• How does the increase in time affect the number of cars on the road?

# Leaky Faucet

1. Answers will vary. Students should make a hypothesis based on the information in the video.
2. Answers will vary. Students should make two unreasonable hypotheses based on the video, one that is too low and one that is too high.
3. Answers will vary. Possible answers: time between each drop, size of each drop of water, volume/size of the sink, number of water drops it would take to fill the sink, whether or not the water is dropping at a constant rate.
4. 3 gal = 3 × 3,785.41178 mL = 11,356.23534 mL

It will take approximately 22 hours and 16 minutes to fill the sink.

• The video shows the sink filling up more quickly than my calculations showed it would. Both my calculations and the video showed 22 hours, but the video had only an additional 4 minutes, instead of 16.
• The faucet might not have dripped at a constant rate, or maybe the size of the drops varied.

# Leaky Faucet

How long will it take for the sink to fill up?

1. Watch the video Drips. Write down a estimate of how long it will take for the sink to fill up based on what you see.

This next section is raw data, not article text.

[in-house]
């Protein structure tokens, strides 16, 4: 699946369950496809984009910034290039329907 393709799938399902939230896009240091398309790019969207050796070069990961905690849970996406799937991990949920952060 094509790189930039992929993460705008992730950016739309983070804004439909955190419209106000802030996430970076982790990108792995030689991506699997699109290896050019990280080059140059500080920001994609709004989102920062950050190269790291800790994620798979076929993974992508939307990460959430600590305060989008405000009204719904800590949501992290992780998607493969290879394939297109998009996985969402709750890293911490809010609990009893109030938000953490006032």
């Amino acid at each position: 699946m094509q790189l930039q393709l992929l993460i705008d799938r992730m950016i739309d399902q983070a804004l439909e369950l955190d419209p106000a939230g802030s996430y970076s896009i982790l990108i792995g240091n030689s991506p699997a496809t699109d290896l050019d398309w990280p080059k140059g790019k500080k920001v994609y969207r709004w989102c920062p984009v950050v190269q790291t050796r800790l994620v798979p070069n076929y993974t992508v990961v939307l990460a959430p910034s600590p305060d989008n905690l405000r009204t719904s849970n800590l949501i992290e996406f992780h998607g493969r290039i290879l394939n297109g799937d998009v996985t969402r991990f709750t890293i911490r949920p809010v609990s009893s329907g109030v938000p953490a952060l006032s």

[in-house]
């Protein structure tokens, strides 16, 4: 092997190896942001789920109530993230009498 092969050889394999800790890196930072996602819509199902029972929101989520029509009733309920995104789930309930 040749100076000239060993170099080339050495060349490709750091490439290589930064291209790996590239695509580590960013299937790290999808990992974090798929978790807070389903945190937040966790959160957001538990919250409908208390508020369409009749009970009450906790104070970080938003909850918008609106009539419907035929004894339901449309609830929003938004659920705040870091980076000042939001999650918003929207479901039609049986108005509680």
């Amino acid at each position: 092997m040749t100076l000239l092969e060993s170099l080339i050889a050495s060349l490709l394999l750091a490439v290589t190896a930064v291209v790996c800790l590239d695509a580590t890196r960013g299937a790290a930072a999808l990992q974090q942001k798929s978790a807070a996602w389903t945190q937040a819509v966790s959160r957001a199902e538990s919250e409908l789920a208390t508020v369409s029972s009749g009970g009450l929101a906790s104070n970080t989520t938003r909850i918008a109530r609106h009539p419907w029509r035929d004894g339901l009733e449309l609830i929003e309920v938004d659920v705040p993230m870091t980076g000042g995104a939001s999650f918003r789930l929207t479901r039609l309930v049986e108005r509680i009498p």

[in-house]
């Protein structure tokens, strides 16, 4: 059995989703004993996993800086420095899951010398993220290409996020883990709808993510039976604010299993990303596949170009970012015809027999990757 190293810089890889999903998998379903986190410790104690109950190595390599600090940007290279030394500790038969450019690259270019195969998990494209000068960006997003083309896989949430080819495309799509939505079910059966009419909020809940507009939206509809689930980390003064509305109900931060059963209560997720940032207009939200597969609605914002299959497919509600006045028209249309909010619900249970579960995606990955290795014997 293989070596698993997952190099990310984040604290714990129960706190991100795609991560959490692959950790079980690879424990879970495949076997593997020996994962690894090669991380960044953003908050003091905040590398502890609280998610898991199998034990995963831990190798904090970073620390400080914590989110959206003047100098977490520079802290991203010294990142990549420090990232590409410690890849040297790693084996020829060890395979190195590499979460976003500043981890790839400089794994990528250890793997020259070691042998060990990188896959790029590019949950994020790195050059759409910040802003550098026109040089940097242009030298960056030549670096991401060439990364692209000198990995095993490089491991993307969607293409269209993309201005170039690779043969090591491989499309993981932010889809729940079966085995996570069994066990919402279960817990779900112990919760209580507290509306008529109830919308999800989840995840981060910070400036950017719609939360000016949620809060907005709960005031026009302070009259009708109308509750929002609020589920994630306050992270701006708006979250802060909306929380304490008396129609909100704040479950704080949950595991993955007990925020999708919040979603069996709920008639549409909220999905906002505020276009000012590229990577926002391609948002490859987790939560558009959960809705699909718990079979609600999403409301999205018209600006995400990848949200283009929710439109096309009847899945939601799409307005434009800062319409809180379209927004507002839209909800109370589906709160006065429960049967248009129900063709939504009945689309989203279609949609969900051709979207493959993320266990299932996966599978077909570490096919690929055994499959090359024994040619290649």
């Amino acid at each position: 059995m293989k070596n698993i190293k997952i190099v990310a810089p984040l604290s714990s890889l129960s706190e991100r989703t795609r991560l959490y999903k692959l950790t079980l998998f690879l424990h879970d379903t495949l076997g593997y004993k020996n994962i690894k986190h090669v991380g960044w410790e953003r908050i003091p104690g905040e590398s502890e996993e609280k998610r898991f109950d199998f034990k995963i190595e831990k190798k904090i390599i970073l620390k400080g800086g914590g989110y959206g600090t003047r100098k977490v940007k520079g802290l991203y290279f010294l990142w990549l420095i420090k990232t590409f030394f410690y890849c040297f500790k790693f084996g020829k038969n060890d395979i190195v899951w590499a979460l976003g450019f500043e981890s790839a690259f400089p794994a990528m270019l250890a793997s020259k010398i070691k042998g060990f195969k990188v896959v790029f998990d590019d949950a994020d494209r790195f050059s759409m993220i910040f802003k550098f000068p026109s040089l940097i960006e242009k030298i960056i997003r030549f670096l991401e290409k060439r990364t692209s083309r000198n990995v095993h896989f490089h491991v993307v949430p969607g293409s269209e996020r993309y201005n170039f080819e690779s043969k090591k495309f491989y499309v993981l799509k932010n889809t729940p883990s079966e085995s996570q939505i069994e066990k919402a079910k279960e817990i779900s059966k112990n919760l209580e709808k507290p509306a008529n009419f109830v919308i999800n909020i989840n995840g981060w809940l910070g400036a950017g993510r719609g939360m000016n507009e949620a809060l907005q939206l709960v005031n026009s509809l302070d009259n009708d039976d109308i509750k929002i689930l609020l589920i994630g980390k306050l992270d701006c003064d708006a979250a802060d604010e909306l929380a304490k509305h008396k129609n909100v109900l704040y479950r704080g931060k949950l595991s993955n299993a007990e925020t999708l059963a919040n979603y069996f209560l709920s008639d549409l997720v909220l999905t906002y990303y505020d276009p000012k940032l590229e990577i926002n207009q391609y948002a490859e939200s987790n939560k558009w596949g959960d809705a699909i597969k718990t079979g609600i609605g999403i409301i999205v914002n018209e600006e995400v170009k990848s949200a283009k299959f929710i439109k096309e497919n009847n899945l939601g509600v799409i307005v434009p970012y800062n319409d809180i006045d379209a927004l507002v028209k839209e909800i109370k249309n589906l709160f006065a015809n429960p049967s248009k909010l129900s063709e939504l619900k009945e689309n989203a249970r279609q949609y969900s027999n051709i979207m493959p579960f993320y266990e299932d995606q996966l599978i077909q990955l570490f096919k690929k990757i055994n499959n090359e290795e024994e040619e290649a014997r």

2. Watch the video 5 Drops. Write down an estimate for filling the sink that you know is too high and an estimate that you know is too low.
3. What information do you need to know in order to find the amount of time it will take the sink to fill up at the given drip rate?
4. The sink holds 3 gallons. Use the information in the video 85 Milliliters to find how long the sink will take to fill.
5. Watch the video Leaky Faucet Timelapse.
• How does your answer compare to the time recorded in the video?
• What might cause the similarities or differences between your calculations and the actual time?

VIDEO: Drips
VIDEO: 5 Drops
VIDEO: 85 Milliliters
VIDEO: Leaky Faucet Timelaspe

# Frog Jump

These two frogs can change places in three moves. The yellow frog starts in the leftmost box.

Rules:

• A frog can either hop onto an adjacent square, or jump over one other frog to the vacant square immediately beyond it.
• The yellow frogs can only move from left to right.
• The green frogs can only move from right to left.
1. The frogs shown can be interchanged in 15 moves. Explain how.
2. Now suppose that there are an unequal number of green and yellow frogs. These frogs can be interchanged in 11 moves. Explain how.